Scientists in the Classroom: The Cold War Reconstruction of American Science Education

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Palgrave Macmillan, May 3, 2002 - Education - 262 pages
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In response to Soviet advances in science and engineering education, the country’s top scientists with the support of the federal government in 1956 launched an unprecedented program to reform pre-college science education in the United States. Drawing on a wide range of archival material, John Rudolph traces the origins of two of the leading projects in this movement in high school physics and biology. Rudolph describes how the scientists directing these projects drew on their wartime experiences in weapons development and defense consultation to guide their foray into the field of education and he reveals how the broader social and political conditions of the 1950s Cold War America fundamentally shaped the nature of the course materials they eventually produced.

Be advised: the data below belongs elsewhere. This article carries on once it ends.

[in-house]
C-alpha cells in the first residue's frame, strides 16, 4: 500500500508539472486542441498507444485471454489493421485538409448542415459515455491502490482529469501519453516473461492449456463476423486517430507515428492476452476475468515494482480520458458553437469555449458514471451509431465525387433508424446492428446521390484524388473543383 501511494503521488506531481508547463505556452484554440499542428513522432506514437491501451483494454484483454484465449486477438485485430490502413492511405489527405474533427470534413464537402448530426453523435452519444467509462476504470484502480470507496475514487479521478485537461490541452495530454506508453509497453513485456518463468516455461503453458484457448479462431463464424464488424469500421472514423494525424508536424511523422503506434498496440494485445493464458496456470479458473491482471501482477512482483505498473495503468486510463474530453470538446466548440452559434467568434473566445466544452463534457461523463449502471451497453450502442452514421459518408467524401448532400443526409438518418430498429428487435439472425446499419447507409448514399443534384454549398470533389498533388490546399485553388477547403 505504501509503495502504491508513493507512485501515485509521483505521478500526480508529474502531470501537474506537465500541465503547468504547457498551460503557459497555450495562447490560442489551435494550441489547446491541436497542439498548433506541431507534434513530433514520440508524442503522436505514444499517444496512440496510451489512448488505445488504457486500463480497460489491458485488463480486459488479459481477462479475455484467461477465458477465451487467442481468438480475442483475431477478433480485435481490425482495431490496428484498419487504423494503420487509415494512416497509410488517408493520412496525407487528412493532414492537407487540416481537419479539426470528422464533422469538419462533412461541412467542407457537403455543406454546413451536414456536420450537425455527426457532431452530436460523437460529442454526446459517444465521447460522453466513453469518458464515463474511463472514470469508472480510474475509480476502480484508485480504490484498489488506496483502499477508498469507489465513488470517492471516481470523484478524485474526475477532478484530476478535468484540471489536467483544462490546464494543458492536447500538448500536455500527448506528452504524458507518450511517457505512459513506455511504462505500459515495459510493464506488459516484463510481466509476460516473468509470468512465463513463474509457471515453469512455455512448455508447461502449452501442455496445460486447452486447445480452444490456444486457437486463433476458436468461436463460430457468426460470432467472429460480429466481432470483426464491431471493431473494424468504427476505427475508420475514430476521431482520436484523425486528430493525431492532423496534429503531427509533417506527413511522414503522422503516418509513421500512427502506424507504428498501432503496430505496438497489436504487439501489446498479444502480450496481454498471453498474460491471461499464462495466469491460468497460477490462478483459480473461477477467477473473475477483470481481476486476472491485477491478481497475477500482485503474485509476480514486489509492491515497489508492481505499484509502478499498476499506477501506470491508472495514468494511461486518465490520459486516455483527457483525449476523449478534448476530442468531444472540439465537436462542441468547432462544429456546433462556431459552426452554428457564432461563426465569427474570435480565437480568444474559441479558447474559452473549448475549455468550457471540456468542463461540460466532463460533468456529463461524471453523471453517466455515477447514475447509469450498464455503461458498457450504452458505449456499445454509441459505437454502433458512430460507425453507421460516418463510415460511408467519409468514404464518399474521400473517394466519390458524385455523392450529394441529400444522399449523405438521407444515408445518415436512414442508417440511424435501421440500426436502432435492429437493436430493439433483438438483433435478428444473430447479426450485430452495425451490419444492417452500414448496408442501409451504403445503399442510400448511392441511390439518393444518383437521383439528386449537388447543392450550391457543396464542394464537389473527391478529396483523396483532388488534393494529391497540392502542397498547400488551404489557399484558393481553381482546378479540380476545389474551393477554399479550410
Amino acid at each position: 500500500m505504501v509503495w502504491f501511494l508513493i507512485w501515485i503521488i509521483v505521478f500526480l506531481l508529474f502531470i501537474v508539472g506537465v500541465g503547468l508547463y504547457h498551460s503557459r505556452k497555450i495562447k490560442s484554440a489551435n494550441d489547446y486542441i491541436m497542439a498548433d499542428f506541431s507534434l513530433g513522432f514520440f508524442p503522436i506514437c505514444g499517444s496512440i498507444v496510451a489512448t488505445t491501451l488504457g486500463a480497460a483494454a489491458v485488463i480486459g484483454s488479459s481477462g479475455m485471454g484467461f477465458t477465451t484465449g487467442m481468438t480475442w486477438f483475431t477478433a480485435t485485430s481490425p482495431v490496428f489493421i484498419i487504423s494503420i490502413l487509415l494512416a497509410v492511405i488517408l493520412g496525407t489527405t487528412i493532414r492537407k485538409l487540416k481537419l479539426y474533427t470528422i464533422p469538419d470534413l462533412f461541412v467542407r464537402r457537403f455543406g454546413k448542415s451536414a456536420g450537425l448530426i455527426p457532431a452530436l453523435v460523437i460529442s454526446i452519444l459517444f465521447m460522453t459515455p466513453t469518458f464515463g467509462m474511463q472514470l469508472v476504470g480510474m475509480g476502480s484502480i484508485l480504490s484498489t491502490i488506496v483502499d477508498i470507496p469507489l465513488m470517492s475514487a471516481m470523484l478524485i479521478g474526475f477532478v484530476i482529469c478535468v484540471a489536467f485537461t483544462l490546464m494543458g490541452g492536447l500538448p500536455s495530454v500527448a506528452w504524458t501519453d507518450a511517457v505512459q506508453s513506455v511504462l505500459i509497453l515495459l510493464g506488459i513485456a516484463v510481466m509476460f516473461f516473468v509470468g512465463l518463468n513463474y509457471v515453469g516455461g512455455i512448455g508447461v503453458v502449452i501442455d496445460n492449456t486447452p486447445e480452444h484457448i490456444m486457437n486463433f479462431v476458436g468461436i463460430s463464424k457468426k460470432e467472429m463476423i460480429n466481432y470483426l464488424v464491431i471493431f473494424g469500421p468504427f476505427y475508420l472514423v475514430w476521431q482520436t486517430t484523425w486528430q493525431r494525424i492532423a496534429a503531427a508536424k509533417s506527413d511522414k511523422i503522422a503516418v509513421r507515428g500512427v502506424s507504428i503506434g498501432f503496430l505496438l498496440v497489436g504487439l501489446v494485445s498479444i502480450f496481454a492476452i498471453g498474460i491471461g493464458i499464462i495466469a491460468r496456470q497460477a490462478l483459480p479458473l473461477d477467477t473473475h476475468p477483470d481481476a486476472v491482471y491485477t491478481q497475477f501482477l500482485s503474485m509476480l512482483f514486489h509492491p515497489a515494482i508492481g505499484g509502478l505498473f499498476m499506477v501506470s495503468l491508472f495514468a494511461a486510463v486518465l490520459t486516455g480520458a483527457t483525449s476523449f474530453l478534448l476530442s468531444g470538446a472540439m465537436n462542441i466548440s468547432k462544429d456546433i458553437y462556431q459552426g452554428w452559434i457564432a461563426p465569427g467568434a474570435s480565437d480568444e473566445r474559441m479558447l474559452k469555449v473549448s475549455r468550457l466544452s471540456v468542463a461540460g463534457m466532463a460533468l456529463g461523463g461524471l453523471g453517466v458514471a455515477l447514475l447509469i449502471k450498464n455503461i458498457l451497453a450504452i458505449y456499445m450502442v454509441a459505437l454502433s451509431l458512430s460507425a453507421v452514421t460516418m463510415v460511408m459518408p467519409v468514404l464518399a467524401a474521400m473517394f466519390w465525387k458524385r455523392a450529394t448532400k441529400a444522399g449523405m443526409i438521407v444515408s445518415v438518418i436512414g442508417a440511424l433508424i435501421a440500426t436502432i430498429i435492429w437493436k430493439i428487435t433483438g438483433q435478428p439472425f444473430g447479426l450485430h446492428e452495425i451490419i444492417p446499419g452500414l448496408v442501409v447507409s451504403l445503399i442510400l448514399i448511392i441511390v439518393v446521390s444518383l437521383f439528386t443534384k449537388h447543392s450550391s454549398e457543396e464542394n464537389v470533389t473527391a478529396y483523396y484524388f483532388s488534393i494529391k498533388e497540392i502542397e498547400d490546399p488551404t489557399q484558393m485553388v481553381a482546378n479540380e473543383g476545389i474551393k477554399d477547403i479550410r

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Scientists in the classroom: the cold war reconstruction of American science education

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In this masterly study of federally sponsored efforts to reform K-12 science education in the early postwar era, Rudolph (education, Univ. of Wisconsin) sheds light not only on familiar political ... Read full review

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About the author (2002)

John L. Rudolph is Assistant Professor in the school of education at the University of Wisconsin-Madison.

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